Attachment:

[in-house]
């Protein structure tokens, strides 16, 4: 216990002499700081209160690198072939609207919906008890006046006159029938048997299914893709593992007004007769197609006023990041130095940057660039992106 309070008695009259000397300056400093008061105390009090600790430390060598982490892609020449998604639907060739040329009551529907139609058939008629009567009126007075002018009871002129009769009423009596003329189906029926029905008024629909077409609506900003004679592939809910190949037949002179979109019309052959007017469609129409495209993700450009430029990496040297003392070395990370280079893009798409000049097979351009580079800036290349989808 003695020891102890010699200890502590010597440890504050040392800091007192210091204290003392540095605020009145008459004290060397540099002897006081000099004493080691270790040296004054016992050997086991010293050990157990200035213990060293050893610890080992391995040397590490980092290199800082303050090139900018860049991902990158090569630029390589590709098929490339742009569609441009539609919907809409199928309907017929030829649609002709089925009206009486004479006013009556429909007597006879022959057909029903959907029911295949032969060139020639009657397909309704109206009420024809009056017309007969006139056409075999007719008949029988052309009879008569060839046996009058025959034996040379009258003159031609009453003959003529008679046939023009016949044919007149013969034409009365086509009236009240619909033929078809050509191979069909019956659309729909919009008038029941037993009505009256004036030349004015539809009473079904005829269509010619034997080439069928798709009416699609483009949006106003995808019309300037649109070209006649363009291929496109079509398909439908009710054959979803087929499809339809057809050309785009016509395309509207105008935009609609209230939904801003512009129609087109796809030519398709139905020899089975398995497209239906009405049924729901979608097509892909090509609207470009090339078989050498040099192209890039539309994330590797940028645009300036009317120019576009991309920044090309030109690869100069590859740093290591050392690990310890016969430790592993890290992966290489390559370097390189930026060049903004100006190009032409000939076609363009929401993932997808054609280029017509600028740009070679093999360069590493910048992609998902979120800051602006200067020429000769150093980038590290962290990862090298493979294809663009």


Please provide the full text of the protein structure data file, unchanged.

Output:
[in-house]
């Protein structure tokens, strides 16, 4: 216990002499700081209160690198072939609207919906008890006046006159029938048997299914893709593992007004007769197609006023990041130095940057660039992106 309070008695009259000397300056400093008061105390009090600790430390060598982490892609020449998604639907060739040329009551529907139609058939008629009567009126007075002018009871002129009769009423009596003329189906029926029905008024629909077409609506900003004679592939809910190949037949002179979109019309052959007017469609129409495209993700450009430029990496040297003392070395990370280079893009798409000049097979351009580079800036290349989808 003695020891102890010699200890502590010597440890504050040392800091007192210091204290003392540095605020009145008459004290060397540099002897006081000099004493080691270790040296004054016992050997086991010293050990157990200035213990060293050893610890080992391995040397590490980092290199800082303050090139900018860049991902990158090569630029390589590709098929490339742009569609441009539609919907809409199928309907017929030829649609002709089925009206009486004479006013009556429909007597006879022959057909029903959907029911295949032969060139020639009657397909309704109206009420024809009056017309007969006139056409075999007719008949029988052309009879008569060839046996009058025959034996040379009258003159031609009453003959003529008679046939023009016949044919007149013969034409009365086509009236009240619909033929078809050509191979069909019956659309729909919009008038029941037993009505009256004036030349004015539809009473079904005829269509010619034997080439069928798709009416699609483009949006106003995808019309300037649109070209006649363009291929496109079509398909439908009710054959979803087929499809339809057809050309785009016509395309509207105008935009609609209230939904801003512009129609087109796809030519398709139905020899089975398995497209239906009405049924729901979608097509892909090509609207470009090339078989050498040099192209890039539309994330590797940028645009300036009317120019576009991309920044090309030109690869100069590859740093290591050392690990310890016969430790592993890290992966290489390559370097390189930026060049903004100006190009032409000939076609363009929401993932997808054609280029017509600028740009070679093999360069590493910048992609998902979120800051602006200067020429000769150093980038590290962290990862090298493979294809663009």